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The fully vaccinated should not worry about the Delta variant


The Delta variant, which was first identified in India, is worrisome because it is highly contagious and spreading rapidly around the globe. Unvaccinated people who are infected with Delta are twice as likely to be hospitalized as those infected with Alpha, the variant that was first detected in Britain.


What has been surprising about the Delta variant is how easily it seems to be transmitted. In Australia, security cameras documented a brief encounter of two people passing each other in a shopping mall; one of them was unknowingly infected. The shoppers were facing each other at one point and breathed each other’s air for only seconds, which led to the second person getting infected. (The transmission was confirmed through genetic sequencing.) While such a brief encounter typically wouldn’t lead to transmission, the case signaled how important it is that people get vaccinated before the Delta variant spreads further.

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CDC estimates that the Delta variant now accounts for upwards of 74% of new COVID infections in the United States. But if you are among the vaccinated, most experts say you don’t need to be fearful. Studies show that two doses of the Pfizer vaccine offer 88 percent protection against the Delta variant, compared to 93 percent protection against Alpha. The Moderna vaccine has performed similarly to Pfizer in other studies, so it’s expected to give a similar level of protection against Delta. Moderna has said test-tube studies using blood samples from vaccinated people showed the vaccine is still highly effective against the Delta variant, which caused only a “modest reduction” in virus-fighting antibodies in the samples.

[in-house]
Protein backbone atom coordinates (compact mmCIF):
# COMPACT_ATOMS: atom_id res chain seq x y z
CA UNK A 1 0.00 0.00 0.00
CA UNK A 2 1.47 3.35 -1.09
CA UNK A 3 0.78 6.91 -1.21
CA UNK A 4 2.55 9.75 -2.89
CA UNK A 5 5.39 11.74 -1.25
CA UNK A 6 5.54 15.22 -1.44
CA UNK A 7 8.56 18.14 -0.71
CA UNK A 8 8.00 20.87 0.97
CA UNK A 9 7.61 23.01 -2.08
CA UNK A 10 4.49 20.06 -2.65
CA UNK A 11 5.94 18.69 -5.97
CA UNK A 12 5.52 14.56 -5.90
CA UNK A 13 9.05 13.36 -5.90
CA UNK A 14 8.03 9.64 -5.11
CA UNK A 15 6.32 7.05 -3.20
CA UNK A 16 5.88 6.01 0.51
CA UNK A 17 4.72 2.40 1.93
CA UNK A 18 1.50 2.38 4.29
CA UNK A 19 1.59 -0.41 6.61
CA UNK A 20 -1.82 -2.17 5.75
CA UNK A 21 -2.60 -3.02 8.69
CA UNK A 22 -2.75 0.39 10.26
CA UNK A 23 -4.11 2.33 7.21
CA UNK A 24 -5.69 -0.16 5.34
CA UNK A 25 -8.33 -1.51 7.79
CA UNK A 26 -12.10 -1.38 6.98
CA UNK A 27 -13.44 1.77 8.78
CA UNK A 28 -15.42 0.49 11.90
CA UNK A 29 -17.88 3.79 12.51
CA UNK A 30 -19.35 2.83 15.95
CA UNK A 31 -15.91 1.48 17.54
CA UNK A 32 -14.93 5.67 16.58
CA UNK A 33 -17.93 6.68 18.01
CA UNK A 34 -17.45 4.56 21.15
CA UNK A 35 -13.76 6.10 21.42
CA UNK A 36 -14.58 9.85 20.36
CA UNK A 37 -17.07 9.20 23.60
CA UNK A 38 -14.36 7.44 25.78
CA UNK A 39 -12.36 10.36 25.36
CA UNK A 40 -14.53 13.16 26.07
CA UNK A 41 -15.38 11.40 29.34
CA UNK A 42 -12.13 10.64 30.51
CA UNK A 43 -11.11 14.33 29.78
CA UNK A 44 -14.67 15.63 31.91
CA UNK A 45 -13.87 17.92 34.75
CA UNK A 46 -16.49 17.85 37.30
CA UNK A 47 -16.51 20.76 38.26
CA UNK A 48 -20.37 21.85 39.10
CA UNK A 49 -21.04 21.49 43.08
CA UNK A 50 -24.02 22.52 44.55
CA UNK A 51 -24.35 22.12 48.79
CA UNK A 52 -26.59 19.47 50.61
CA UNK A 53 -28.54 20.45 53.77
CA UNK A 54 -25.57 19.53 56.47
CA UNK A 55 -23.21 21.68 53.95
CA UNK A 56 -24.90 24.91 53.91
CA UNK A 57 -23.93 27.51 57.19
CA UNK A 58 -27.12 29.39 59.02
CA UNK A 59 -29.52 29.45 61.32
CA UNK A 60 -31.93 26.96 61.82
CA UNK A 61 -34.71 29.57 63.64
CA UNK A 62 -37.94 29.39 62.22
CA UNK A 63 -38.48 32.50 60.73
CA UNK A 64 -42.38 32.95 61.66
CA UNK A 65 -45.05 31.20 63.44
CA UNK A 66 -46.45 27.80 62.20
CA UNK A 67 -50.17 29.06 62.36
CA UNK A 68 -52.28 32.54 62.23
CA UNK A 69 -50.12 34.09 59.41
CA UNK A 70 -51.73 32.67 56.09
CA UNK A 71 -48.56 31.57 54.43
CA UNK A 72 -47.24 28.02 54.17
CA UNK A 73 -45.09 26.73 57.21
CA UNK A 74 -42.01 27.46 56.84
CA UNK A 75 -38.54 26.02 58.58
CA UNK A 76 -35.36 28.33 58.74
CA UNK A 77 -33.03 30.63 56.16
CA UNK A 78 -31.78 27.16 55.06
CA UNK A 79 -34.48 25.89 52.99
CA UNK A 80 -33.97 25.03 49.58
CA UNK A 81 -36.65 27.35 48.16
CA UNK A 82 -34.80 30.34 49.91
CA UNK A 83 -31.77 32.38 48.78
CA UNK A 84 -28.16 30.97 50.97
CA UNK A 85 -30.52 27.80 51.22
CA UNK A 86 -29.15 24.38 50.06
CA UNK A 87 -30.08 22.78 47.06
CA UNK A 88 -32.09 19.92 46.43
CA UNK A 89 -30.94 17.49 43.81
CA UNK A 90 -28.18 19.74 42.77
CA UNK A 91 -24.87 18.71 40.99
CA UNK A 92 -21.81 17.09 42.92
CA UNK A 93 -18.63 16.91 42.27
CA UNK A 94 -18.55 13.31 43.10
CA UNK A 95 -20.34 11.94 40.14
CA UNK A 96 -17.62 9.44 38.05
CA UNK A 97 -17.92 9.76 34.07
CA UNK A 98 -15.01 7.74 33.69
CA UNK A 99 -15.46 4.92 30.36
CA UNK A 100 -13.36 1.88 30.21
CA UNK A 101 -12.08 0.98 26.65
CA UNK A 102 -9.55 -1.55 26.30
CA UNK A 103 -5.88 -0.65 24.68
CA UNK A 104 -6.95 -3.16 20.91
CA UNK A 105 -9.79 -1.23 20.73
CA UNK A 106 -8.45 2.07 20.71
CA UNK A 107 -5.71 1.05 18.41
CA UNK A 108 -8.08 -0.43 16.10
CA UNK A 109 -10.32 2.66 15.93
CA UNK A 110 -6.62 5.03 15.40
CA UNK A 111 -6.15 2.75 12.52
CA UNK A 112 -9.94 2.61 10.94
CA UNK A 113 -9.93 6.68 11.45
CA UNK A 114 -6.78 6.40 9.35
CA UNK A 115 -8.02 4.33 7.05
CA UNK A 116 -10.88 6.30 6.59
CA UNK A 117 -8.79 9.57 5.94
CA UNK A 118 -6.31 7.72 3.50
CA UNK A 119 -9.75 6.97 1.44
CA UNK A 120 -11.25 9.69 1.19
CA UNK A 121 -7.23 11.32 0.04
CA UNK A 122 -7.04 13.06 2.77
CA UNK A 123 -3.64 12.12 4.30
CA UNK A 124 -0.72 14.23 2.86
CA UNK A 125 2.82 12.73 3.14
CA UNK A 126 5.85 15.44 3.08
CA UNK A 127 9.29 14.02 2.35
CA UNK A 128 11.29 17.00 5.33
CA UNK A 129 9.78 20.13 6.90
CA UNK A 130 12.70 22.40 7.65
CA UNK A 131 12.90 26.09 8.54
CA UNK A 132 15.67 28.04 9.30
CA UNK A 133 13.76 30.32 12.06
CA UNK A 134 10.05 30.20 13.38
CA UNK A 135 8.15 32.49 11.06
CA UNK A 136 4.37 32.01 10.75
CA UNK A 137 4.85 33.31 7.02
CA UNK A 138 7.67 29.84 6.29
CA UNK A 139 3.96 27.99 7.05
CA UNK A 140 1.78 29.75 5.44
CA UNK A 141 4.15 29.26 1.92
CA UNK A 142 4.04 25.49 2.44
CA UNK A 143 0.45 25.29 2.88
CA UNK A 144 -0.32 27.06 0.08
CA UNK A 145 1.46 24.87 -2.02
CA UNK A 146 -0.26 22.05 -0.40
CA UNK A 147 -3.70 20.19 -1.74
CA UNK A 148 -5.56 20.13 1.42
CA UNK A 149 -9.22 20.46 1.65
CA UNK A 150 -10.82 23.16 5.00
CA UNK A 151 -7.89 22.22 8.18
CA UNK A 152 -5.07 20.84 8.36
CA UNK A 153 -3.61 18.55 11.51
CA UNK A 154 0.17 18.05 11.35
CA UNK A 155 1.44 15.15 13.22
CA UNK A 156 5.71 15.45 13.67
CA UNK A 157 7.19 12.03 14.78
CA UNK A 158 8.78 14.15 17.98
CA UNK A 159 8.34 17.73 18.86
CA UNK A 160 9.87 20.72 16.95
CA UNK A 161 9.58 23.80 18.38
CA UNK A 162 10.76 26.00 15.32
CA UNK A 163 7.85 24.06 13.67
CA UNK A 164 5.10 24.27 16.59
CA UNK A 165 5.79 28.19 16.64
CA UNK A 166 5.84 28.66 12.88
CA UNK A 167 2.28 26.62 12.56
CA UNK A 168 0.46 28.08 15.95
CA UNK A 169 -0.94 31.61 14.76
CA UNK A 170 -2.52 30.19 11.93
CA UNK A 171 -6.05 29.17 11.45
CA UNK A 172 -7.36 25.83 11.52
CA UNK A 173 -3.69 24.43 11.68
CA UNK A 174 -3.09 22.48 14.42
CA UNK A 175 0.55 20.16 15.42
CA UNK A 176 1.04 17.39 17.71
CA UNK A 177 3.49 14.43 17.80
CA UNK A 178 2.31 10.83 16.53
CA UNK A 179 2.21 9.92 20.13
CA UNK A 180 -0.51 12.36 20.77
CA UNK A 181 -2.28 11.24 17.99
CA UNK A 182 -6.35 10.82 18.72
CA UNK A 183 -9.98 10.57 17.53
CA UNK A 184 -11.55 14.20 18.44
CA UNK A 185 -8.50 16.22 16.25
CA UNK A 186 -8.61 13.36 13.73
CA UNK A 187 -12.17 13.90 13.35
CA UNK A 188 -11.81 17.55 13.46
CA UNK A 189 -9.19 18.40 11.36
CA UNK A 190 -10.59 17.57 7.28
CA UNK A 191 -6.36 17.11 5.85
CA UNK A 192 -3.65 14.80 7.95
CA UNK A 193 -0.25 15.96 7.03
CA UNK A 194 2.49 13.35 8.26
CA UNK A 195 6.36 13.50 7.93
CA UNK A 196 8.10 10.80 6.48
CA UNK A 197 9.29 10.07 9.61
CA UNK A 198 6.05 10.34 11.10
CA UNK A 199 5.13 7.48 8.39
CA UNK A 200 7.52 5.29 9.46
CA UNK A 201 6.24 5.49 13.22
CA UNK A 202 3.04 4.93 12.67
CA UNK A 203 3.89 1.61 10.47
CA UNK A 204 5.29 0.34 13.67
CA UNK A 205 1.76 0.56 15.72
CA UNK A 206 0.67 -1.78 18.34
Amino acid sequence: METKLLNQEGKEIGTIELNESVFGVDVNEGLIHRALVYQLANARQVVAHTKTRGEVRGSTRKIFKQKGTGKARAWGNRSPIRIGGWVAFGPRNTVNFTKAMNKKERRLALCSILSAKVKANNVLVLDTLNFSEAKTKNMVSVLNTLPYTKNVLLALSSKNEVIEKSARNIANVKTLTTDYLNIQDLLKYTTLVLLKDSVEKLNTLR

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A recent Public Health England study found that partially vaccinated people are 75 percent less likely to be hospitalized than an infected person who isn’t vaccinated. Those who are fully vaccinated are 94 percent less likely to be hospitalized. “If you’ve had two doses of the Pfizer vaccine, like me, you should be protected against the Delta variant,” said Gregg Gonsalves, assistant professor of epidemiology at the Yale School of Public Health. “I could go maskless and feel fine about it from that perspective. I think for the U.S. — where we have states that have poor vaccination coverage and among populations who haven’t been vaccinated — the Delta variant is a problem.” Dr. Gonsalves said that even though he is fully vaccinated, he will continue to mask up in the grocery store and other public spaces as we wait for more people to get vaccinated.





Bioss Antibodies

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